Usefulness of transesophageal echocardiography for diagnosis of infected transvenous permanent pacemakers.
BACKGROUND Transesophageal echocardiography is superior to transthoracic echocardiography in detecting left-sided valvular vegetations. There are no data on the value of transesophageal echocardiography in the diagnosis of infected transvenous permanent pacemakers.
METHODS AND RESULTS Transthoracic and transesophageal echocardiography was performed in 10 patients for whom there was clinical suspicion of infected permanent transvenous pacemakers. Transthoracic echocardiography detected pacemaker lead vegetations in 2 patients, whereas transesophageal echocardiography visualized pacemaker lead vegetations in 7 patients. Surgical confirmation was obtained in 6 of these 7 patients. Most patients had more than one pacemaker electrode in place. Local complications at the generator pocket were present in 6 patients. Staphylococcus was the predominant causative organism.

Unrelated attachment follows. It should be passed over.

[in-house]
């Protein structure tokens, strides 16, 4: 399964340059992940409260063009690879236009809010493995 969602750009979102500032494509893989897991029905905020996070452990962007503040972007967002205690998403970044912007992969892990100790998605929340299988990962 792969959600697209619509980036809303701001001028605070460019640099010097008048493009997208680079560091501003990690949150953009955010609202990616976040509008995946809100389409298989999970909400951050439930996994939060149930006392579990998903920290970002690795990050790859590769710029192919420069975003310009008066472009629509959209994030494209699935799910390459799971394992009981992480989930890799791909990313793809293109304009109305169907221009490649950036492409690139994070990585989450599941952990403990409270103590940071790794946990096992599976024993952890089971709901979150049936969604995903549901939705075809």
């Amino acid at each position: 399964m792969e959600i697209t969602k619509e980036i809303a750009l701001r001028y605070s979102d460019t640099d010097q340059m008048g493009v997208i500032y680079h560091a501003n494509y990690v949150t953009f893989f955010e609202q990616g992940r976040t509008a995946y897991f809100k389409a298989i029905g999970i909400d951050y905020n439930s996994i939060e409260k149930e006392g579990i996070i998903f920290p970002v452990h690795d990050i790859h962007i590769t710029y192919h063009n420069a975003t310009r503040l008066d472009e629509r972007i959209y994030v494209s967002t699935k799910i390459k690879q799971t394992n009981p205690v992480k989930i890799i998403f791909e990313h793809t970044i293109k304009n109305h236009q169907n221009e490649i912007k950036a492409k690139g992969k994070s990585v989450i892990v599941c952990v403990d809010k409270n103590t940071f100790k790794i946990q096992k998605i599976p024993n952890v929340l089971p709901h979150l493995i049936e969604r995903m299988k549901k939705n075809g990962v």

CONCLUSIONS Transesophageal echocardiography is superior to transthoracic echocardiography in the detection of pacemaker lead vegetations.
- Copyright © 1994 by American Heart Association